BSCD Summer Undergraduate Research Fellowship in Pathophysiology, Biology, and Bioenergetics of Renal Diseases - 2021
Summer Undergraduate Research Fellowship in Pathophysiology, Biology, and Bioenergetics of Renal Diseases
Please bear in mind that while BSCD Summer Fellowships are currently scheduled to proceed these opportunities may have to be modified or cancelled if the situation warrants.
We are launching an interdisciplinary summer research program in Pathophysiology, Biology, and Bioenergetics of Renal Diseases. We will be sponsoring six undergraduate fellows to take part in three projects (two students per project and the projects are described below). The Fellowship covers a $5000 stipend for the summer research period.
Summer Research Program Description:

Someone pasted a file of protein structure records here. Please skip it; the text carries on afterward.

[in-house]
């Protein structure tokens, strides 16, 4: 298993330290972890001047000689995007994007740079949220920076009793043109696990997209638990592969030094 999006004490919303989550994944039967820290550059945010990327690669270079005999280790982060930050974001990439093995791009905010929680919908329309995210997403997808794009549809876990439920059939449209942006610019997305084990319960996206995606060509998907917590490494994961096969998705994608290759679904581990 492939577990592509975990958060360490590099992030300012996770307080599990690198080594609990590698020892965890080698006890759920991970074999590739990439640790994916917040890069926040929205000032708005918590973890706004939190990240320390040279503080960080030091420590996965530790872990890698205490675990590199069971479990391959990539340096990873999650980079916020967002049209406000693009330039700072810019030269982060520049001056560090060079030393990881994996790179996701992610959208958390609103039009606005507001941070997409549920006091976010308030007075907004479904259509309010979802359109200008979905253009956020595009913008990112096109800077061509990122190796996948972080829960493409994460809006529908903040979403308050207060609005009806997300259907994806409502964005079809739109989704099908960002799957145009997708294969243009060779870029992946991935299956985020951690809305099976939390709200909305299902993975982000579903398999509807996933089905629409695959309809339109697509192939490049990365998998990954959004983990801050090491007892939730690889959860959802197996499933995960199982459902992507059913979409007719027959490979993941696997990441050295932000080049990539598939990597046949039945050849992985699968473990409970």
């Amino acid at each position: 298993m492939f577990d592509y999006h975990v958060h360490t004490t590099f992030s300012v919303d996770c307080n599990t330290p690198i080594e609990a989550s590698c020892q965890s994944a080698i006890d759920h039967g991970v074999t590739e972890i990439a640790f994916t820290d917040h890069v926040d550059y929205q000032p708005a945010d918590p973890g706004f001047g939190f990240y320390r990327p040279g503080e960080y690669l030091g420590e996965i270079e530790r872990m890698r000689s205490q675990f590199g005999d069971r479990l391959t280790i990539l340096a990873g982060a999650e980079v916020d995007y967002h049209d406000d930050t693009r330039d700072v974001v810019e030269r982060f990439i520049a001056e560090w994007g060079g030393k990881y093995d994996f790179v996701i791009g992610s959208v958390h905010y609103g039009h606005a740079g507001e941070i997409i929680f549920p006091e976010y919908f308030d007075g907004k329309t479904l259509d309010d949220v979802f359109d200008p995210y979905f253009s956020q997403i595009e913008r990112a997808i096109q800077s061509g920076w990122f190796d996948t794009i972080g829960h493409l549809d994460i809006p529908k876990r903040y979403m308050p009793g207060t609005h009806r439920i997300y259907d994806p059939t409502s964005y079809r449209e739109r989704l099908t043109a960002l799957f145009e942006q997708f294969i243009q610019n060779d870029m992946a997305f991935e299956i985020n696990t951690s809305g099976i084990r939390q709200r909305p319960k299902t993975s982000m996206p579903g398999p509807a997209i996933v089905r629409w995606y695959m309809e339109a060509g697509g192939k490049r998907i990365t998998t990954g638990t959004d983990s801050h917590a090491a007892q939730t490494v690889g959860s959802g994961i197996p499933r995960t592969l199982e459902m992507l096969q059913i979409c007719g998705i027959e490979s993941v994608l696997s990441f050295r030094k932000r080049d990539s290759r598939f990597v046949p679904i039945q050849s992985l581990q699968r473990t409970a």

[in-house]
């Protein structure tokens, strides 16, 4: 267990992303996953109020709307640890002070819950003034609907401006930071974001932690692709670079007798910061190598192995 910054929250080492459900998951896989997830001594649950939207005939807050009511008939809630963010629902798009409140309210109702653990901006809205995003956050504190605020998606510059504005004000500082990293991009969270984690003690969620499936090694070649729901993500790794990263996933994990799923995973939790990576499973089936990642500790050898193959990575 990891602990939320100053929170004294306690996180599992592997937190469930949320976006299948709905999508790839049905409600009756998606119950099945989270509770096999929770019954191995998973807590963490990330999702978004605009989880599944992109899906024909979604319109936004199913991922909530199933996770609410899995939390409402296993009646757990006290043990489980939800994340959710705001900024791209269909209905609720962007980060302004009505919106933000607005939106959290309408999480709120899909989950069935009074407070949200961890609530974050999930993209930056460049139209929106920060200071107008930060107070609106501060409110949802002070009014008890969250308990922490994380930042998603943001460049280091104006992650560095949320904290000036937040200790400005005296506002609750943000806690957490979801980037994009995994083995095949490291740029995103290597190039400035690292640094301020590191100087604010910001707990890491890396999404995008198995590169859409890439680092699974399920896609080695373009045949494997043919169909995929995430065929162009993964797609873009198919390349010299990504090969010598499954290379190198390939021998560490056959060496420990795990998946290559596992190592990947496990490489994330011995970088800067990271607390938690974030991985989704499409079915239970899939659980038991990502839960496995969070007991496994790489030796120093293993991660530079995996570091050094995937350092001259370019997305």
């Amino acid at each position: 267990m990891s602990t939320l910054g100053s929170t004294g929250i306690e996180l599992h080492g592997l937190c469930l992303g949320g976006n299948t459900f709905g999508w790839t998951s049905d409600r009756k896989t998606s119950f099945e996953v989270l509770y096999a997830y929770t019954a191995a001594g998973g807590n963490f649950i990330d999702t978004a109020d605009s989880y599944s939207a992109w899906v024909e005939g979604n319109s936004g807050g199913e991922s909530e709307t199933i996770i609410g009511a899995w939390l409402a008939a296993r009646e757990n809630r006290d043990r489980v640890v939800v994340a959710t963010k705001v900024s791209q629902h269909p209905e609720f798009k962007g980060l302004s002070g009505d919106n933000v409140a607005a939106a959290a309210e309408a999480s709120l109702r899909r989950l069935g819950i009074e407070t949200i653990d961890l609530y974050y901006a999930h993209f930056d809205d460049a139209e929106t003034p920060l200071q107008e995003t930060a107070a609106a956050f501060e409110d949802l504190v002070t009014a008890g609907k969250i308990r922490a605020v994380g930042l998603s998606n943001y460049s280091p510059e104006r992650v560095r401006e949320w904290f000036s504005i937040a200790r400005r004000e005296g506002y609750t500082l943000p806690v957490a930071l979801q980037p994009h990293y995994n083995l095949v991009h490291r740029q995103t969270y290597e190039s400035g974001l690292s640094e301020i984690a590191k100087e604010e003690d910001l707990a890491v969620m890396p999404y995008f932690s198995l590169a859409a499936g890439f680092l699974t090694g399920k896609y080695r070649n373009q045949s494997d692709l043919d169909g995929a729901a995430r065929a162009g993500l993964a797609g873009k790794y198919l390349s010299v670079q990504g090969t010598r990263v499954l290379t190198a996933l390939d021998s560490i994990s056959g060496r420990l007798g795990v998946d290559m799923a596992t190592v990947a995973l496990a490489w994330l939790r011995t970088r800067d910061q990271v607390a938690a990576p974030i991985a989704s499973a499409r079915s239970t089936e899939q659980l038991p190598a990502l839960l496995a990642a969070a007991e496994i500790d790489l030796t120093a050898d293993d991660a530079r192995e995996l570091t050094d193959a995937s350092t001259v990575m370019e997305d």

This proposal is a Department of Medicine, Nephrology Section multi-investigator effort of three federally funded research labs who work closely in related fields of interest. With a focus on two common kidney disorders, autosomal dominant polycystic kidney disease (ADPKD) (Drs Chapman, Chen and Muir) and nephrolithiasis (Drs Coe, Worcester, Hassan, Ko, Zisman and Prochaska), students will learn about intestinal and renal regulation of urinary oxalate excretion, metabolomic features of bioenergetics regulation of the kidney, mechanisms of urinary acidification and the impact of the microbiome on a number of these measurements. These programs will provide students an introduction to the field of renal physiology and cell biology in the context of common renal medical disorders. Our curriculum will include weekly meetings with all students present together, with the expectation of a presentation of their ongoing work with their faculty mentors. This seminar will be led by the Chief of Nephrology, Dr. Arlene Chapman, and Dr. Hatim Hassan. Each student will briefly discuss the overall progress of his/her particular lab as well present his/her own summer project. This will be followed by an open discussion where all of the students can discuss the presented data and give questions and answers. This program will be more of a small group tutorial with the opportunity for group mentoring. This will give the students the opportunity to present their work to each other on weekly basis. Additional programmatic ideas for this cohort include the following: 1) Participation in the summer TREKS Nephrology Modules, under the direction of Dr. Ben Ko, which is held for one week each summer with students from throughout North America participating. 2) Attending weekly conferences within the section of nephrology typically held on Thursdays and Fridays. 3) Attending individual lab meetings held weekly or twice weekly by each of the research programs outlined in the application and will also include daily lab work when lab meetings are not being held. 4) shadowing expert clinicians in their weekly clinics on Tuesdays and Wednesdays (Drs. Zisman, Prochaska, and Chapman) to observe patients with underlying kidney problems associated with the research studies in their respective labs. 5) Observation of human subject research on the Clinical Research Center which is a research-only inpatient and outpatient ward studying detailed phenotypes of ADPKD and nephrolithiasis study participants. This is expected to be a wonderful opportunity for this summer cohort. Overall, it is expected that the students in this program will be deeply immersed in their projects during the summer and as time permits throughout the rest of the academic year.